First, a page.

• Refusal of a written confirmation of a supply agreement by the buyer, despite request of the supplier
  • Misuse of trade secrets of the supplier by the buyer
  • Commercial retaliation by the buyer
  • Transferring the costs of examining customer complaints to the supplier

Some supplier-buyer relationships may be exempt from some of the blacklisted trading practices.

The Grey List

There are 6 trading practices in the “grey list” which are prohibited,  unless such practices are agreed upon explicitly by both trading partners in the terms of a “clear and unambiguous” supply agreement:

  • The return of unsold products to the supplier without payment for the goods or their disposal;
  • Charging payment to the supplier for the stocking, displaying, or listing of products on the market;
  • Requiring the supplier to bear the cost of any discounts on products sold by the buyer in a promotional offer;
  • Requiring the supplier to pay for advertising of the products;
  • Requiring the supplier to pay for marketing of the products
  • Requiring the supplier to pay for staff of the buyer, fitting out premises

What about enforcement?

The Malta Regulations establishes a new public enforcement authority, aptly named the Unfair Trading Practices (Agriculture and Fisheries) Board (the “UTP Board”), empowered with both investigative and enforcement capabilities. The UTP Board is to be composed of 7 members and a registrar, but has not been formally appointed yet.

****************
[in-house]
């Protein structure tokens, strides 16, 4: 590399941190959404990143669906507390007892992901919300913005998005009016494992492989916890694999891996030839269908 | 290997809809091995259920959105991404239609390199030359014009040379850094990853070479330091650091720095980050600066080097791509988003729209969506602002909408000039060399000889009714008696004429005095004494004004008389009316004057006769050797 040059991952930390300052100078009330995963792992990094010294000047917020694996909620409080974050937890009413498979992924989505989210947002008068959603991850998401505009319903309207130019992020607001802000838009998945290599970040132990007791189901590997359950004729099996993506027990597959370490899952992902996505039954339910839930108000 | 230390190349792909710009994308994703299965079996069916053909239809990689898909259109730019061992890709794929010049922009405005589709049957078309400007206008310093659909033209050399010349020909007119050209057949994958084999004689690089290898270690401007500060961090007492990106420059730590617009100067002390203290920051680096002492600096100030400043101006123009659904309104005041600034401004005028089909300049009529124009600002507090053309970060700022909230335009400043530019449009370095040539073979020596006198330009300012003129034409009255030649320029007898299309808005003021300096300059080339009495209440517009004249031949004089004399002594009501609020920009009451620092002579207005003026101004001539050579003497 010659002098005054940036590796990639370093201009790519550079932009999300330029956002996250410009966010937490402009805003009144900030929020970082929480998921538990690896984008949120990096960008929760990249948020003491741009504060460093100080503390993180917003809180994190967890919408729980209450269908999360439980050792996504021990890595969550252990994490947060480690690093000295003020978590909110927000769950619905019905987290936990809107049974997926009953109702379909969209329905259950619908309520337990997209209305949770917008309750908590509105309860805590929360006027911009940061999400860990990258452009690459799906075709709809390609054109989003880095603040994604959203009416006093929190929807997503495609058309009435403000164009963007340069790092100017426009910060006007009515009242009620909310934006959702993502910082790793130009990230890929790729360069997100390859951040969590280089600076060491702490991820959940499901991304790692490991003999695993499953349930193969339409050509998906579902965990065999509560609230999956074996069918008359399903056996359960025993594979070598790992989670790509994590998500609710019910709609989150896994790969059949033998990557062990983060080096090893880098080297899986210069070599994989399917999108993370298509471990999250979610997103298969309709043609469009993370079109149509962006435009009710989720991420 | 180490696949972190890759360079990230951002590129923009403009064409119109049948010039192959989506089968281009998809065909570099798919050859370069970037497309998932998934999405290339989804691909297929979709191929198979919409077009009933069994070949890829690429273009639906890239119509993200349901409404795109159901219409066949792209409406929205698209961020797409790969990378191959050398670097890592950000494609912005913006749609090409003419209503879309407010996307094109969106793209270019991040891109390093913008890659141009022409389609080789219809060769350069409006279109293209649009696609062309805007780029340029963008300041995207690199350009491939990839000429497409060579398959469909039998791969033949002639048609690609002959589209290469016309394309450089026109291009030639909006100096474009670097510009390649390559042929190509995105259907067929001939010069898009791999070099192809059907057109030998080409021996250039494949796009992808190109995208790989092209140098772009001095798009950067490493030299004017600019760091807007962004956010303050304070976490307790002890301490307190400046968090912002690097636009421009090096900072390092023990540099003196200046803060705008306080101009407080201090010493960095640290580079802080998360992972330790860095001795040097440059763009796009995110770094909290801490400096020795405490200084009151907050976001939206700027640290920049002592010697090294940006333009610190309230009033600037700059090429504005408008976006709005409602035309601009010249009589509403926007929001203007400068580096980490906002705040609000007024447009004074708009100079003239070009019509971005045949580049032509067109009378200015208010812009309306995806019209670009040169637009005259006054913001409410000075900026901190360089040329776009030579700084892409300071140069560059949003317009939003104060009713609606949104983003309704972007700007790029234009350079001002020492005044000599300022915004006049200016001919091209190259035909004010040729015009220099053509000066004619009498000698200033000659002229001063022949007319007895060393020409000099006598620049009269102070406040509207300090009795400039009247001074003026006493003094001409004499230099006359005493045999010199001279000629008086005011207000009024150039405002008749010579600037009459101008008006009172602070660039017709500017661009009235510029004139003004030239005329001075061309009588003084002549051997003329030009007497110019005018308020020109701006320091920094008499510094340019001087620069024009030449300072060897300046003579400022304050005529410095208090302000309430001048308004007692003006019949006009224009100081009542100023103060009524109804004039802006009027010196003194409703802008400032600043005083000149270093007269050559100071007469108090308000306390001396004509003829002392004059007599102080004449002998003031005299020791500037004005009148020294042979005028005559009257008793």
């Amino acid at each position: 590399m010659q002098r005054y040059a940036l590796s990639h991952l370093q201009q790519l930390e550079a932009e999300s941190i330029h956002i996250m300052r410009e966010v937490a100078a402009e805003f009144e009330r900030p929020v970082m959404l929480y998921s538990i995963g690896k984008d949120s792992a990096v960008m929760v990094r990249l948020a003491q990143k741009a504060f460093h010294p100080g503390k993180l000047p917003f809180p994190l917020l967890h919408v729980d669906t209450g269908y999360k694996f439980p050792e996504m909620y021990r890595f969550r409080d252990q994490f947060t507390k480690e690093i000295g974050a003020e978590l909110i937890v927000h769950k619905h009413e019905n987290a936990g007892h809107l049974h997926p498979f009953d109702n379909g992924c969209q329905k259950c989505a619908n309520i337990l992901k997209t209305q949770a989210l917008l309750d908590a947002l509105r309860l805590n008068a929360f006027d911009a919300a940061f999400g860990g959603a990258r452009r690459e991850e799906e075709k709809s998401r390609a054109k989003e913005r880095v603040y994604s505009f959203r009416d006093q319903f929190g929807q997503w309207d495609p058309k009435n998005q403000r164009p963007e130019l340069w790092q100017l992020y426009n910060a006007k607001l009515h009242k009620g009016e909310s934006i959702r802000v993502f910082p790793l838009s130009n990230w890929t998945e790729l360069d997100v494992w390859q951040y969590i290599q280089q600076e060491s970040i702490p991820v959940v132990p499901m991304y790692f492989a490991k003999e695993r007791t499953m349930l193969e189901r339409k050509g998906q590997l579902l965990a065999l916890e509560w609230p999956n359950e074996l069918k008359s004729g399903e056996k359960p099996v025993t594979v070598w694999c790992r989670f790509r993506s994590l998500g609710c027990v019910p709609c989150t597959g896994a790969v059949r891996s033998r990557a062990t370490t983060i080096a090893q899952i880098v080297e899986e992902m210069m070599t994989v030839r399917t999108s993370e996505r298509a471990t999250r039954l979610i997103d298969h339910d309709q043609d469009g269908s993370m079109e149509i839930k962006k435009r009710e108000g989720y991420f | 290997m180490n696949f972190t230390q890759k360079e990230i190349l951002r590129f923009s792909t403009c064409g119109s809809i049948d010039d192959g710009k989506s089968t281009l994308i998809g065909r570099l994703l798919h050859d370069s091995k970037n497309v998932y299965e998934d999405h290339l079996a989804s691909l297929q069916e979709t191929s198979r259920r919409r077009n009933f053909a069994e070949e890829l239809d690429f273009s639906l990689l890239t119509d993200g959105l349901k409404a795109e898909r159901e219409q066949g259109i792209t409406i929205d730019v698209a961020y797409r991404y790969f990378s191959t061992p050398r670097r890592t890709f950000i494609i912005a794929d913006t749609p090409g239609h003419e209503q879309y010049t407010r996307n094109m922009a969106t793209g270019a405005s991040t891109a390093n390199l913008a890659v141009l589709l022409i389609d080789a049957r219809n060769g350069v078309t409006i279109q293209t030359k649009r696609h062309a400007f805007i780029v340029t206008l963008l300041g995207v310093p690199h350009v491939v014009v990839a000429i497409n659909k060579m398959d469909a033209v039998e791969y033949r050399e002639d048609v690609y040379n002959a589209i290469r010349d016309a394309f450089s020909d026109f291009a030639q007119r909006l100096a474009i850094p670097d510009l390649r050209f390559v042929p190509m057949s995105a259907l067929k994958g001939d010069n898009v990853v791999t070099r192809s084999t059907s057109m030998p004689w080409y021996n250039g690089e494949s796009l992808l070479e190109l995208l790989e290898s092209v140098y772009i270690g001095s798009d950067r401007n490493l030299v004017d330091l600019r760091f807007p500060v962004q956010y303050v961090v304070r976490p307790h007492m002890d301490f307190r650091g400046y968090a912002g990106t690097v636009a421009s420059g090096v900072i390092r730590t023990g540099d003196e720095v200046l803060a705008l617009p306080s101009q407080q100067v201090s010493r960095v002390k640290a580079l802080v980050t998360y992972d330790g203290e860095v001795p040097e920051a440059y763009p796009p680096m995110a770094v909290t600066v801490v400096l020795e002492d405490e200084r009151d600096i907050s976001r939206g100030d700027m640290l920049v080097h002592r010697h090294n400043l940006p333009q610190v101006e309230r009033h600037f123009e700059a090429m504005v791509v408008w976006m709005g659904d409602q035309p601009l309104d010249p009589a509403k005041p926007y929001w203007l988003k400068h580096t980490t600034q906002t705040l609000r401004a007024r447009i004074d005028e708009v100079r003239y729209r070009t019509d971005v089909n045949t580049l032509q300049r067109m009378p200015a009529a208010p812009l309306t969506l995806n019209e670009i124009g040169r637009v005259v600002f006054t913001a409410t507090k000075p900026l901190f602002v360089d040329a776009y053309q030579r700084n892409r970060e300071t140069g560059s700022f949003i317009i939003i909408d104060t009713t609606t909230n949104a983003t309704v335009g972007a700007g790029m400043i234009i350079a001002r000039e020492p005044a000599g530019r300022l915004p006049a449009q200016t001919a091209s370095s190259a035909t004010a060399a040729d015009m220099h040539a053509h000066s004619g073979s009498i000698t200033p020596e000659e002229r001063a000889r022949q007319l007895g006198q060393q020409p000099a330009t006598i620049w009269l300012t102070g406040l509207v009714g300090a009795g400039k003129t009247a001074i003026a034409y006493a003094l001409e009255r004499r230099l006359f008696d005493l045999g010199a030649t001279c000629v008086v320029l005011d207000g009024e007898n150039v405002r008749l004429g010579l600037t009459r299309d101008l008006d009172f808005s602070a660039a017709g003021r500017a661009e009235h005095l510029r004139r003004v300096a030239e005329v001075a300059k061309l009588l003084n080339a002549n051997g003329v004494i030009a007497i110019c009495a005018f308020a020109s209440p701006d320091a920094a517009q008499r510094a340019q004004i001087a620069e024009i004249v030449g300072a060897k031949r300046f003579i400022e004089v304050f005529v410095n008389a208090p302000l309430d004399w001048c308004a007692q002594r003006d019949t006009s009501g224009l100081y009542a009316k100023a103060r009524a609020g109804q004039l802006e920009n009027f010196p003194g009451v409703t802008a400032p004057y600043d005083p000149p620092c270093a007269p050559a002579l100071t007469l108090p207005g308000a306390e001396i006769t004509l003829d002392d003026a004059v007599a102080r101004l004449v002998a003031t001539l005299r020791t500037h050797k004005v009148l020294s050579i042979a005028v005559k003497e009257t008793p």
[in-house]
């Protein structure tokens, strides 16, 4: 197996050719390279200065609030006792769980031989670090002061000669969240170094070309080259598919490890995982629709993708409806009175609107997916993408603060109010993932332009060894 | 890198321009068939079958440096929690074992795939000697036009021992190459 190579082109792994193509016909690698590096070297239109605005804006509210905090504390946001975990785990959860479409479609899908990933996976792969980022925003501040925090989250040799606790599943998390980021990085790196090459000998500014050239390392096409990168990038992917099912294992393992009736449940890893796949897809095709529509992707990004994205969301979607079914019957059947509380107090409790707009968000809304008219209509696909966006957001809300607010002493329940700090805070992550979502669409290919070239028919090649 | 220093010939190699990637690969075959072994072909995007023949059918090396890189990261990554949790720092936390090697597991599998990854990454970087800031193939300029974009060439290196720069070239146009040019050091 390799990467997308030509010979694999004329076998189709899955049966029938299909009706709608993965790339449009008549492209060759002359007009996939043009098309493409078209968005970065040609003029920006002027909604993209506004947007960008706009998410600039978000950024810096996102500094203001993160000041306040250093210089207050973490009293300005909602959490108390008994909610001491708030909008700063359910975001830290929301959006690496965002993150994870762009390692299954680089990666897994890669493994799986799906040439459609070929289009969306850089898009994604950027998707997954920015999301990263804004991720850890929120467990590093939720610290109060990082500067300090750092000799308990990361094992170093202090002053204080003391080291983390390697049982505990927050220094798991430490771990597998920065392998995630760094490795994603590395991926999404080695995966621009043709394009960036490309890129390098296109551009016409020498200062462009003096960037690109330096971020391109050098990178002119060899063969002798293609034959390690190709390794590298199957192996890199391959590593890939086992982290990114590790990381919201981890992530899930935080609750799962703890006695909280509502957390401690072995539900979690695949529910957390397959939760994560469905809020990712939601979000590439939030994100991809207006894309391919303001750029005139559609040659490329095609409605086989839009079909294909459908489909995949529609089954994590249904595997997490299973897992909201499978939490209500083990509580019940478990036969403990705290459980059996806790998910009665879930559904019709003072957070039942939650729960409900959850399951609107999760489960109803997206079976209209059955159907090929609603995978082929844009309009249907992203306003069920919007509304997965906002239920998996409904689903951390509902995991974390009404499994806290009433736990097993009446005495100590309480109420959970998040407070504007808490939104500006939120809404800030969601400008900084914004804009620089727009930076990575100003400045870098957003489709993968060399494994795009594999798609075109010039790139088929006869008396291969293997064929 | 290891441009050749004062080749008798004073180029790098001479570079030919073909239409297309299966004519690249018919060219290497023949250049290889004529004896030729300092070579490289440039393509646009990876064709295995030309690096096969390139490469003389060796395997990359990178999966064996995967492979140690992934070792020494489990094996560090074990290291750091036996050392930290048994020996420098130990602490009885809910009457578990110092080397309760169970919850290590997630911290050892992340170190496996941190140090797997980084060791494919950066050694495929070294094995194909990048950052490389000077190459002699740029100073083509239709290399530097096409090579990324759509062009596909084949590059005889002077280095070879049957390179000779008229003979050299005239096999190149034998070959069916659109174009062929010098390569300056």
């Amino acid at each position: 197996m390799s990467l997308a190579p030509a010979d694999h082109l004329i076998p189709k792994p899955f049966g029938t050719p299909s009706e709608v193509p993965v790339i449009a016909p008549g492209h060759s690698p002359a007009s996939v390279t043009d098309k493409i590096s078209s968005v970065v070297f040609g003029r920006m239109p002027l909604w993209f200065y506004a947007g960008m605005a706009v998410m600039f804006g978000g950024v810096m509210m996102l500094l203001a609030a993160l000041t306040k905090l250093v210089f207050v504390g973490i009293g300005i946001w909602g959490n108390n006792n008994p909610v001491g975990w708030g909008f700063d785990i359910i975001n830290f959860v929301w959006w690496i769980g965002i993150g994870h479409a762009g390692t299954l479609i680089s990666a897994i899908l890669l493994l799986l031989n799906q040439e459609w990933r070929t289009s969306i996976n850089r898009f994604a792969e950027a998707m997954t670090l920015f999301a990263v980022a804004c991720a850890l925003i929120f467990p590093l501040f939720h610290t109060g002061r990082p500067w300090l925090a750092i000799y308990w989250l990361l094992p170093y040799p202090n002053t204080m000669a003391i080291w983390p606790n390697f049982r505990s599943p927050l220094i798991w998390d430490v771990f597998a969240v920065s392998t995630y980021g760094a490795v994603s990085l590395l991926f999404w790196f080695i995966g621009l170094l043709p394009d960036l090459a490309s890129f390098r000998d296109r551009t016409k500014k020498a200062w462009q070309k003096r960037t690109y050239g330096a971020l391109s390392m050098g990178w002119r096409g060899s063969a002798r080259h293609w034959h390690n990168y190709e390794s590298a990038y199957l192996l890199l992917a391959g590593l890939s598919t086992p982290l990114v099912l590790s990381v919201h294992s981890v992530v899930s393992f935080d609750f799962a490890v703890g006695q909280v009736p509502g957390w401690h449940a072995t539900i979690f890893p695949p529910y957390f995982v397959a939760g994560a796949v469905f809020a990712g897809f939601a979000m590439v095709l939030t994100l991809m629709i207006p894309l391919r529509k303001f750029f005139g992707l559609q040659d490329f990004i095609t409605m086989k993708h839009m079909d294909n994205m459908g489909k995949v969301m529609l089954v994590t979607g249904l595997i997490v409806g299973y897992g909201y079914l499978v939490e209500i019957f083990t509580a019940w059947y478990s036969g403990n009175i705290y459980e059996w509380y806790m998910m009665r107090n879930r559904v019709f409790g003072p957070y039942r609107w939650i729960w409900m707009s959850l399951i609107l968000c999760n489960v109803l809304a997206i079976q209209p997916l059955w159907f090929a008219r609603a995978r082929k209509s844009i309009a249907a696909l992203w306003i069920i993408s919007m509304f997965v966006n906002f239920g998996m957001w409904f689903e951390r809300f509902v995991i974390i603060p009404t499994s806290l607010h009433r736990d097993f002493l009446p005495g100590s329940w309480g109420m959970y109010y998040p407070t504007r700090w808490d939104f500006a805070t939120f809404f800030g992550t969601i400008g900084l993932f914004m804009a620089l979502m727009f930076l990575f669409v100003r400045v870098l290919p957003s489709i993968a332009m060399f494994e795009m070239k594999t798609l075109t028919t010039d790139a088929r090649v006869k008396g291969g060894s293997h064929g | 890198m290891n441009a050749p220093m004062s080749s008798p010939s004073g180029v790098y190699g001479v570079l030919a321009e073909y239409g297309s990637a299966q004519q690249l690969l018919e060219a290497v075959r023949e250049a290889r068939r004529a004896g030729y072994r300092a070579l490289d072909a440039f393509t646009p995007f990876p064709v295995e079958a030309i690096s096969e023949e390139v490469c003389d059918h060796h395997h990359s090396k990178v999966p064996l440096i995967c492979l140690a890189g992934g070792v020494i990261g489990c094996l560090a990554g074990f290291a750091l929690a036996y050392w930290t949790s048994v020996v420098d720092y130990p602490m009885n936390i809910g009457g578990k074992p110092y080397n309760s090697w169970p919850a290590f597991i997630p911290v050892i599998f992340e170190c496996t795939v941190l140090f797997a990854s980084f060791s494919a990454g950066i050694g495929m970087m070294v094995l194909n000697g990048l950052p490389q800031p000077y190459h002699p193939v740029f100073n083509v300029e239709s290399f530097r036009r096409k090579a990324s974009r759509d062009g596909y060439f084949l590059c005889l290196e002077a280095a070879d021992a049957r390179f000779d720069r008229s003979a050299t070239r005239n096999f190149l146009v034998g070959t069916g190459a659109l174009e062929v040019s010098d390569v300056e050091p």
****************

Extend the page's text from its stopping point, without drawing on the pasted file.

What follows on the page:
Investigations may be commenced by the UTP Board on its own motion or following the receipt of a complaint by a supplier.

When requested, the UTP Board must ensure the protection of the identity of the complainant. This provision on confidentiality was introduced to reduce the risk of potential commercial retaliation against the supplier lodging the complaint. Suppliers can submit complaints anonymously too.

A nominal fee of €50 applies to any complaint formally submitted with the UTP Board.

Following the conclusion of the investigation, the UTP Board must publish its findings on whether the buyer has engaged in a prohibited unfair trading practice. These findings may also be accompanied with an estimate of the damages suffered by the buyer as a result of the unfair trading practice. The UTP Board may, following the publications of its findings, invite the supplier and buyer concerned to a mediation procedure before it to agree on the quantum of damages to be paid.

If the parties do not reach an agreement, the UTP Board may proceed to issue a final version of its findings. Both the buyer and the supplier are entitled to challenge the UTP Board’s findings before the Administrative Review Tribunal.

Where the UTP Board’s findings of an unfair trading practice are final and definitive, but the buyer ignores the order to stop the unfair trading practice, the UTP Board can initiate criminal proceedings before the Court of Magistrates to the imposition of a fine not exceeding 5 times of the profit the supplier would have made on the transaction subject-matter of the findings.

Aggrieved suppliers can also seek private enforcement of the Malta Regulations against the buyer through judicial proceedings or arbitration proceedings, as the case may be.

What to do next?

Contracting parties should identify which of their key business relationships are subject to the Malta Regulations based on the dynamic turnover test and they should also make sure that their supply agreements are fully compliant with the law.

If trading parties are applying trading practices prohibited by the “black list” or the “grey list”, the Malta Regulations provides a new toolbox to address the imbalance in bargaining power between them.

In case of any queries please contact Clement Mifsud-Bonnici and Calvin Calleja.